Red the Mare:

8 Oct 10

(We had a lovely ride this morning, in the first of the serious autumn frosts, going easily in just a rope halter under the dazzling sun.)

Pigeon with her never-fails yearny face on:

8 Oct 12

Hill with sheep:

8 Oct 20

Of course there must be a PS. As my finger hovers over the publish button, I feel the caveats coming on. Whenever I write something like this I am left with about eight-seven huge buts, or on the other hands, or but perhaps I should have looked it at this ways. Nervously, I edge onto the safety of the middle ground, which is why I would be useless as a columnist. The good columnist will wave big fat red flags; I rush around taking mine down in case they are too scarlet and wavy.

My angst here is that in arguing against ad hominem, I have almost committed it. I am so pathetic that I even removed the name of the Twitter person, because in some ways my argument is not a personal one with her. It is the phenomenon of injudicious insult that I regret.

At one point, I almost chucked the whole thing and did a nice horse post instead. But sod that for a game of soldiers. I know it’s insanely old-fashioned, and there are people who shall mock and sneer, but I really do believe that a little good manners costs nothing. I stand by my argument, even if I have not phrased it as elegantly and pithily as I would have liked.

People are people. Even those who seem the most robust may have fragile hearts. Attention should be paid.

Oh, and one more idiot PS:

I love Twitter. It’s because I do love it that I grow restive when the shouting starts. It is a tremendous medium in so many ways, and I wish, romantically, unrealistically, perhaps naively, that everyone would use its power for good instead of ill.

And now I really, really am stopping.

10 comments:

  1. I found the same thoughts when I discovered the questions to David Cameron of some of my friends. 140 characters is not a lot, but I wanted them to show more knowledge and verve and be less critical of the man and more of the policies he has enacted.

    Those who criticised him personally had already lost. I cannot imagine he cared for what they had to say. I then thought of the many things I would have liked to say, but then was glad I was instead out at the time enjoying the company of some very good friends.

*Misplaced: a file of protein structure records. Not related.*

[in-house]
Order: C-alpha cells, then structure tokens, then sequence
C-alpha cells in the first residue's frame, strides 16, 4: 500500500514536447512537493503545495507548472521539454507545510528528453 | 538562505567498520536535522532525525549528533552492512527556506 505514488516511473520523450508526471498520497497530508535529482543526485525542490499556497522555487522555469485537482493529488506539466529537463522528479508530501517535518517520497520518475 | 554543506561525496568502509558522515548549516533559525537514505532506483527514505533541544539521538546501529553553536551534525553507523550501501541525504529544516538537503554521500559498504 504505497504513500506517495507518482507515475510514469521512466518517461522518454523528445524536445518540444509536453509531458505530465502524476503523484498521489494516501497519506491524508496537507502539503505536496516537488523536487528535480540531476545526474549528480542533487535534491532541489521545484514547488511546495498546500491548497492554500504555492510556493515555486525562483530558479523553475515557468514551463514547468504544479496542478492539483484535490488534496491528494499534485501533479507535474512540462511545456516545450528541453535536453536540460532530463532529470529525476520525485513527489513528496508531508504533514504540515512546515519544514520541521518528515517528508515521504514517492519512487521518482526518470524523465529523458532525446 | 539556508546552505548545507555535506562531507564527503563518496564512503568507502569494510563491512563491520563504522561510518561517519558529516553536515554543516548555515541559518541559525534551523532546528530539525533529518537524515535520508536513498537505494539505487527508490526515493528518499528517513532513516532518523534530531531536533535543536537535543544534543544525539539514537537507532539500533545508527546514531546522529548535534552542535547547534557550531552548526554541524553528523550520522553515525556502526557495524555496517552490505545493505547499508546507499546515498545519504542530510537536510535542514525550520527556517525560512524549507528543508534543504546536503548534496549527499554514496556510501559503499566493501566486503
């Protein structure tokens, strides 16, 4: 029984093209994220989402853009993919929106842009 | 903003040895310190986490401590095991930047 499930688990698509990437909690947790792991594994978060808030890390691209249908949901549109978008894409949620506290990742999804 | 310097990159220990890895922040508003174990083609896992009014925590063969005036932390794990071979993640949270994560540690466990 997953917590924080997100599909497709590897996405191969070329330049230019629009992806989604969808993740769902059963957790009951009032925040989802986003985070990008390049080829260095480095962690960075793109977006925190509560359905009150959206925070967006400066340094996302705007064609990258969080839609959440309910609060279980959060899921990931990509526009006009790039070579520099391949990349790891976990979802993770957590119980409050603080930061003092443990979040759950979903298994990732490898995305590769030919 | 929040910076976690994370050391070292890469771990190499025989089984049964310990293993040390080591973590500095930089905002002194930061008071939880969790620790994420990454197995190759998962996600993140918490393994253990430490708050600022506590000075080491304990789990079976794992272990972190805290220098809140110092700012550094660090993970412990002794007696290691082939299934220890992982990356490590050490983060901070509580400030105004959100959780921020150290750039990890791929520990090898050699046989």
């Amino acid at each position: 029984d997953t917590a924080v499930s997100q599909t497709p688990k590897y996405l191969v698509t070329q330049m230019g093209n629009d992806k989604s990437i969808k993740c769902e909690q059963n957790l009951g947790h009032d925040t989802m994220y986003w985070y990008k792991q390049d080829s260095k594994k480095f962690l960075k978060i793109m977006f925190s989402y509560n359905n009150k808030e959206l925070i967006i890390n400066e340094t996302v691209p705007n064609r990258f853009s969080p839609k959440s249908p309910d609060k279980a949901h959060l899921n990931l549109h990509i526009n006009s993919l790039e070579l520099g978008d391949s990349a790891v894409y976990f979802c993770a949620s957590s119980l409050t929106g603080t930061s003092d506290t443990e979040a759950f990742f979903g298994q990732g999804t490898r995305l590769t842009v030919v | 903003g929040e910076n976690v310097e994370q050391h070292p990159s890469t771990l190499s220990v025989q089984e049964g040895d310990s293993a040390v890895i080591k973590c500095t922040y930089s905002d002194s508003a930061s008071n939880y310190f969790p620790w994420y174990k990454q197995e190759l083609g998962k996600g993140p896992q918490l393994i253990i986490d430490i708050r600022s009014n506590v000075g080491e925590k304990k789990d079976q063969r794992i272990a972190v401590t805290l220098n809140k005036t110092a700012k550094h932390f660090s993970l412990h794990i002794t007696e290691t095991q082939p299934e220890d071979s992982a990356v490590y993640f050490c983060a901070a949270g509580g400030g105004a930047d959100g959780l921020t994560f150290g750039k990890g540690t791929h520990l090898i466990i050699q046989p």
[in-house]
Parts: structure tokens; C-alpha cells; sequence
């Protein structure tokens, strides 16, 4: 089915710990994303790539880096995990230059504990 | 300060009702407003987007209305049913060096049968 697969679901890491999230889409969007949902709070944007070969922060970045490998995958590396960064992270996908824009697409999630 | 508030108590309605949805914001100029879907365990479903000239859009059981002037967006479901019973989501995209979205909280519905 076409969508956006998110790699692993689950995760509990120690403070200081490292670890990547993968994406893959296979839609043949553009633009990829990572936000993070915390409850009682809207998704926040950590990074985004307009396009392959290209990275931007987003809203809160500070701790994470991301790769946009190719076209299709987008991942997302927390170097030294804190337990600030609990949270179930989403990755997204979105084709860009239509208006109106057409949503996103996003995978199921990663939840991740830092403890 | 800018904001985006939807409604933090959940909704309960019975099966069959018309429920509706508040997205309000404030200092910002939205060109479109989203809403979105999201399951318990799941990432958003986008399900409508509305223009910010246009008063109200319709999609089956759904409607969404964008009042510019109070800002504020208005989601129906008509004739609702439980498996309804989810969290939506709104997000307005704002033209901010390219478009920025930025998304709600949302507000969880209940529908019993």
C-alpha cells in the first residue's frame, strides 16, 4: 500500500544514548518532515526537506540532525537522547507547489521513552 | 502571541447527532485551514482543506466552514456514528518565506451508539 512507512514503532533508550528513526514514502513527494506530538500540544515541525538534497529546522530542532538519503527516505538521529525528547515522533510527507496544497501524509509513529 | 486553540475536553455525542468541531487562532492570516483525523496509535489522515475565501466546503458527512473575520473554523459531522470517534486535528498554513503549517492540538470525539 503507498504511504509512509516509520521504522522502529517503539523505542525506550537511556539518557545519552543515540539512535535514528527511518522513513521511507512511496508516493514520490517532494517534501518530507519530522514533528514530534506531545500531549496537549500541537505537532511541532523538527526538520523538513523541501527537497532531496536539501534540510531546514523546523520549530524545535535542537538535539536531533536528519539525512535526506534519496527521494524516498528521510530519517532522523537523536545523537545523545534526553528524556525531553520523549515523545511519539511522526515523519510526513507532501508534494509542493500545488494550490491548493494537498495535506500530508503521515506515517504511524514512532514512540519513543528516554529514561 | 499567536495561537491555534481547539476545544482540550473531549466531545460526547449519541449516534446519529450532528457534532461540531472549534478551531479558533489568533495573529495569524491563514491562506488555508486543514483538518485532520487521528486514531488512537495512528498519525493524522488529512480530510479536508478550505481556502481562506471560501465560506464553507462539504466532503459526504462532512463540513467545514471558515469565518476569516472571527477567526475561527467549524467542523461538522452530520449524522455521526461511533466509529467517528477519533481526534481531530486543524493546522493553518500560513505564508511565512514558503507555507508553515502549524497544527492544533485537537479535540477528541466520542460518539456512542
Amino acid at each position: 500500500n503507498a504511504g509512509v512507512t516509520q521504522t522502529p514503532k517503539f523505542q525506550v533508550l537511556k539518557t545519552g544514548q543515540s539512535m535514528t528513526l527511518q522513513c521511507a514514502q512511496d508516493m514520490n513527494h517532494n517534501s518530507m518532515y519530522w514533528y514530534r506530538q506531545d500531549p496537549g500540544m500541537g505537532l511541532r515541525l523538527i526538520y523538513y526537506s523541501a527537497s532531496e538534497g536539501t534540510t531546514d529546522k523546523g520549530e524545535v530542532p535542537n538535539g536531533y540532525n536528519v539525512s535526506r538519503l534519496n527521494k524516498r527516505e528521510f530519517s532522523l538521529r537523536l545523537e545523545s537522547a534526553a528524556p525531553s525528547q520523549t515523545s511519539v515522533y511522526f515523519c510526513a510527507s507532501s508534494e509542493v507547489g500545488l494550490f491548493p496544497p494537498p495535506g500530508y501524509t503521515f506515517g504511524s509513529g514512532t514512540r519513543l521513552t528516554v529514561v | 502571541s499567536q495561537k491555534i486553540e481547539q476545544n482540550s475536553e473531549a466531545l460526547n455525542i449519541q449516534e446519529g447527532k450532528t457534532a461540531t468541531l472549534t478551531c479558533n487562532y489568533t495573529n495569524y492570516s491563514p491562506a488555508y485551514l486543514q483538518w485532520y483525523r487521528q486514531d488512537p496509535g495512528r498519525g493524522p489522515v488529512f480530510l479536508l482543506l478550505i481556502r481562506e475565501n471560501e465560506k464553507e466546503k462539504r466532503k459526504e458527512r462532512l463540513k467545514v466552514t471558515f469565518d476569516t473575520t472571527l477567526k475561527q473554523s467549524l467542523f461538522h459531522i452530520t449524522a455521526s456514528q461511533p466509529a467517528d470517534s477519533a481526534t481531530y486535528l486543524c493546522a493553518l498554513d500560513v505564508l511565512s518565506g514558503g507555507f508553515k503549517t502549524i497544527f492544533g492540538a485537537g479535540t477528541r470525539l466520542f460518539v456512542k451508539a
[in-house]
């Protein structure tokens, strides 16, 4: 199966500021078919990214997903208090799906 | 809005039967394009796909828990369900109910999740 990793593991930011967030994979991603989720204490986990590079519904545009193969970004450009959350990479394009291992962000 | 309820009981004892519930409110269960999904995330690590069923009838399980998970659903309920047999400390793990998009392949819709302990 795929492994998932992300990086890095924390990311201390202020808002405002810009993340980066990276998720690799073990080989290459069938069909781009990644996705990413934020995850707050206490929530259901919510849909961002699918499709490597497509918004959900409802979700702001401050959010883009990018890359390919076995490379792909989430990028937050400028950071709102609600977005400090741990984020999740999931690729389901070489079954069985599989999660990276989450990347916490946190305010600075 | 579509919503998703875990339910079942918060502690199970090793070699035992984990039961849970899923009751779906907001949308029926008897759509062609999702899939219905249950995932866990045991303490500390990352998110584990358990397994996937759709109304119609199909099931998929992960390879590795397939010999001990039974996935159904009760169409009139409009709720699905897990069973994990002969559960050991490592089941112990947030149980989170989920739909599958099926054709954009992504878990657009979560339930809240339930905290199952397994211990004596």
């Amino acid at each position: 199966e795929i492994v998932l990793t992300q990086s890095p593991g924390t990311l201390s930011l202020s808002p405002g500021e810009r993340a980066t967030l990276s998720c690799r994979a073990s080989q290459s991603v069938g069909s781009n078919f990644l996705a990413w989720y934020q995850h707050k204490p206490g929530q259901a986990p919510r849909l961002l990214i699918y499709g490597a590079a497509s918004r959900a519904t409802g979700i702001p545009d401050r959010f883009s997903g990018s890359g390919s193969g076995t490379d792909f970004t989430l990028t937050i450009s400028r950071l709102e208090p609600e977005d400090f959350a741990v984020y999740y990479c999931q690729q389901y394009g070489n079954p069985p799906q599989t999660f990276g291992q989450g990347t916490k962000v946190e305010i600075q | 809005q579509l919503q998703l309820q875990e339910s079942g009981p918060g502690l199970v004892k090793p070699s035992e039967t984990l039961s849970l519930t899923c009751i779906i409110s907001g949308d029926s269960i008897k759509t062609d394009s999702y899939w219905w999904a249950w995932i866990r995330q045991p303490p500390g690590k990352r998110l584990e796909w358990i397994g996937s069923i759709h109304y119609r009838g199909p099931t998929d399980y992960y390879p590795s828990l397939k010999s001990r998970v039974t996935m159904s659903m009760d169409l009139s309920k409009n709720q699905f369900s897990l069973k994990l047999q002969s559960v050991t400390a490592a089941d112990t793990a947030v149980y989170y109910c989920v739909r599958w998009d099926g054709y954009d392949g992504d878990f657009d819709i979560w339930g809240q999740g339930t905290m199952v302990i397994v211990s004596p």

Having said all of that, I often want to rant, but now find I hover with my fingers on the key board and try to step away.

    This does not read as a rant or something mean, it reads like you wonder why it is done, but see it is easy to fall into and wish it was not.

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  2. Siobhan - I so agree. And there are some politicians and actors and other public people who make me want to set my hair on fire. But I do think the temperance rule is a good one, however hard it is. I think also some of this comes from frustration, particularly in politics. If someone is enacting a policy you really, really hate and even fear, and you feel powerless to stop it, it is tempting not to make a measured criticism of the thing itself, but to shout YOU ARE AN IDIOT. I just try to do this now in the privacy of my own boudoir. :)

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  3. I keep on an even keel about the rude state of some of the current population by believeing someday there will be an epiphany; some event, some thought will blind them and sink them to one or several knees, consumed by the shame of their stupidity. Yep, that's how it will be.

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    1. Joanne - that is a truly lovely thought.

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  4. This feels very pertinent to me at the moment. Not on quite the same scale as the incident you refer to but in my own little blog world it felt quite big. I did a very small post about Koo Stark's hair at the weekend, intending it to be a celebration of the lovely greyness with (what I thought) was just a light-hearted dig about the Sloane Ranger & the stolen painting. But a couple of people took offence and I felt very upset to have caused upset. Like yourself, I would never criticise someone's appearance. So lesson learned. Next time I'll not post stuff in a rush, properly think things through and try not to be trigger happy.

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    Replies
    1. That's Not My Age - so interesting. I upset someone quite unwittingly on the blog not that long ago; not trying to be rude at all, but simply by being a bit careless with words. I suppose it is the endless empathy dance: imagine if you were the person reading the thing. It is such a fine line between NOT self-censoring into bland oblivion, and being kind and sensitive.

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  5. I think Oscar Wilde would have loved Twitter...

    The cleverer the comment, the better! (I wish I could think that fast on my feet!) Sarcasm doesn't have to resort to trashing someone's appearance. (A friend just turned me on to a Twitter account @50ShedsofGrey by one Colin Grey, a very witty send up of the book of almost the same name...) Twitter has its twits & far more wits, or so it seems!

    PS The first three forest/ moss photos look like they're hiding all sorts of fantastic creatures -- gnomes, elves and fairies, something right out of Andrew Lang or the brothers Grimm.

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    1. Pat - so lovely that you think that about the wood. The great-nieces christened it The Unicorn Wood, and I think they may have a point. Quite agree about wits and Twits.

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  6. Tania I agree. I like this post and your views. Please continue to post such personal views, you make sense so there is no need for fence sitting but I appreciate your caution.

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  7. I do not think you are pathetic for keeping the name of the person on Twitter off your post. You are right, it is not really the person that matters, but the behaviour.